Soccer has never been very popular in the United States, if only because its 45-minute halves of continuous action are unlike the frequent start-stop dynamic of pro football, baseball, and basketball. Throw in the typically low score of a soccer match, and it isn't difficult to understand the general lack of interest in the game. That being the case, computer and video soccer games have traditionally been designed for foreign markets and later released in the US in hopes of making some additional sales. But EA Sports changed all that with FIFA for the Sega Genesis console, which proved to be successful both in Europe and the United States, and started one of EA Sports' most important brands. And judging by FIFA 2000, this high-quality soccer franchise is still going strong.
FIFA 2000 adds the 12 teams of the MLS to the existing roster of countless other leagues from around the world. Now you too can fulfill the soccer matchup urologist's dream of pitting the Kansas City Wiz against the Dallas Burn. The game's strange opening sequence of old-time players meeting the new cyber soccer athlete can be forgiven thanks to a great soundtrack that includes UK musician Robbie Williams' hit It's Only Us.
Get past the intro and you'll find there are four basic modes in FIFA 2000: exhibition, tournament, season, and training. It also contains three levels of play: amateur, pro, and world class. There is a big difference in the computer's skill level between the three settings, most noticeably in the speed of the opposing players. Great weaving runs will win matches for you in the amateur level but will become obsolete at the pro level in which short, crisp passing becomes the order of the day. The training area is a good place to try to adjust to the different speed of the players at the higher levels. In addition, you can practice various set pieces, such as penalty kicks, throw-ins, and free kicks.
Exhibition mode lets you match one team against another, and with teams available from such soccer-loving countries as England, Scotland, Germany, and Italy, plus classic teams from the past and a large number of international squads, the exhibition mode is almost a game in and of itself. However, the tournament mode offers more variety. Single-elimination tournaments are rare in US sports, and yet they generate huge excitement throughout the rest of the world. FIFA 2000's tournament mode lets you make a custom single-elimination tournament of the teams you want. I particularly enjoyed matching up the lesser English Premiership teams with teams from Scotland and Major League Soccer. But different combinations of teams from any of the available leagues can be put together. In addition, there is a custom league option that allows complete mixing and matching. For example, I took the teams from Scotland and Sweden and put them in a 22-team league, but I was disappointed that the game ended after one season.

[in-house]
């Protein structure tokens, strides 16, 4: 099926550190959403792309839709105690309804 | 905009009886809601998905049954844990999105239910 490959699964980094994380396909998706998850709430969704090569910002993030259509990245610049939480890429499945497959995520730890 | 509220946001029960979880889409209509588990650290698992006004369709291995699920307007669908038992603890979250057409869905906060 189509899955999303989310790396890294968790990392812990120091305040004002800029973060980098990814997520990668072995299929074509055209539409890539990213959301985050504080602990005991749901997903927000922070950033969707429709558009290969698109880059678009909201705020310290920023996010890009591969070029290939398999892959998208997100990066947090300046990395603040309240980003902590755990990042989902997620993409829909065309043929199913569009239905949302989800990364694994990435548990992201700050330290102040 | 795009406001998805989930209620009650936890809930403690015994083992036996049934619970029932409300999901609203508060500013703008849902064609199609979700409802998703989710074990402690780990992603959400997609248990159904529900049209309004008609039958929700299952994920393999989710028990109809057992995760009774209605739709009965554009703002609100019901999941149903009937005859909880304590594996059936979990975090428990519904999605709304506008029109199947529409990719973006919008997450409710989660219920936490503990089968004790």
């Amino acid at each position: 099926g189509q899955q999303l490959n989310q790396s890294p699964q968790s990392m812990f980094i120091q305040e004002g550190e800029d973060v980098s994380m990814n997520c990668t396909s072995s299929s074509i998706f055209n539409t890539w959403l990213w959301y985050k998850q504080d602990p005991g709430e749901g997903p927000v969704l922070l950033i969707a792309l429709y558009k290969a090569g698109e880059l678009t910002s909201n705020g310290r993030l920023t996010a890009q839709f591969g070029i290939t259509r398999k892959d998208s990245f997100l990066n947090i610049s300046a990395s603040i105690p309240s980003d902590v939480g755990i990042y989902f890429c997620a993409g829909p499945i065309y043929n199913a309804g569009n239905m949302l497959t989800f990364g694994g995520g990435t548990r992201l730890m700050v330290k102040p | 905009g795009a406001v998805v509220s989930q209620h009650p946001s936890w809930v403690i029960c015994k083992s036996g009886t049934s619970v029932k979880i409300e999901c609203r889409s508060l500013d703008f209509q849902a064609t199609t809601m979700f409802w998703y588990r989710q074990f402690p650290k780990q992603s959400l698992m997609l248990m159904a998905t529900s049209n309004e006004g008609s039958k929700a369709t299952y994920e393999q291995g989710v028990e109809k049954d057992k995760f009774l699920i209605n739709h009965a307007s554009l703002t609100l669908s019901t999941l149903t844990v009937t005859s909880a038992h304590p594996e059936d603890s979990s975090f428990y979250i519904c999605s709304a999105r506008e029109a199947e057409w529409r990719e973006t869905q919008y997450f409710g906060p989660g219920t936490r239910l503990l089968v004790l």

The regular season mode lets you take a single team through the entire season of competition. For instance, if you're playing a great team from England, then you play not only league games, but also domestic and European cup competitions. Of further note, FIFA 2000 includes various classic teams, such as the 1968 Manchester United European Cup winners and the brilliant early-'70s Ajax squad. EA made a curious aesthetic decision to use a brown-colored tint when two of the old-time teams play, as if to re-create the look of a grainy old film reel. But this effect merely interferes with the gameplay - specifically the appearance of the pass direction arrow, which is in all other cases unobtrusively color-coded - and it should have been an option rather than the default.
Once you get into the game, it's high-octane sports action at its finest. The motion-captured animation is superb overall and completely captures the essence of movement in soccer. Great crowd animations and stadium chants also add to the atmosphere. The varied heights of the players, their realistic facial expressions, and even their hairstyles all make you believe you're actually watching your favorite team.
FIFA 2000 not only looks good, but it also plays well. For instance, the controls are very responsive. You can perform a variety of kicks, tackles, and headers with various button presses and combinations. As you move with the ball, the pass direction arrow clearly points toward offscreen players and indicates the chances of the ball getting through to them. However, EA Sports could have improved FIFA 2000's player-management and simulation aspects. While it is possible to move players between teams, there are no filters to prevent lopsided moves. Each team has a certain amount of money, so you can't buy all the players you want, although it is still possible to pick up an entire team of good players. It would be nice to see an active intelligent trade market and managers making deals based on need. FIFA 2000 lets you play up to three seasons in a league, but without this active trading there is really no point, since the same teams remain powerful. This may be why the customizable league stops after one season - but it would be nice to have active trading and leagues that could continue year after year.
EA Sports brought on MLS commentator Julie "Rowdy" Foudy of the United States Woman's World Cup team to provide the color commentary along with ESPN's Phil Schoen. While FIFA fans have become familiar with the commentary style of respected English commentator John Motson, Foudy is pleasant enough, although it is disorienting to hear her talk about tackles on a football field (meaning American football) within the context of a soccer game.
While there is some room for improvement, FIFA 2000 delivers on almost every front and is a fast-paced, enjoyable, and challenging soccer game with numerous options and lots of depth. Though you may find yourself wishing FIFA 2000 offered even more, it is ultimately a must for any soccer fan.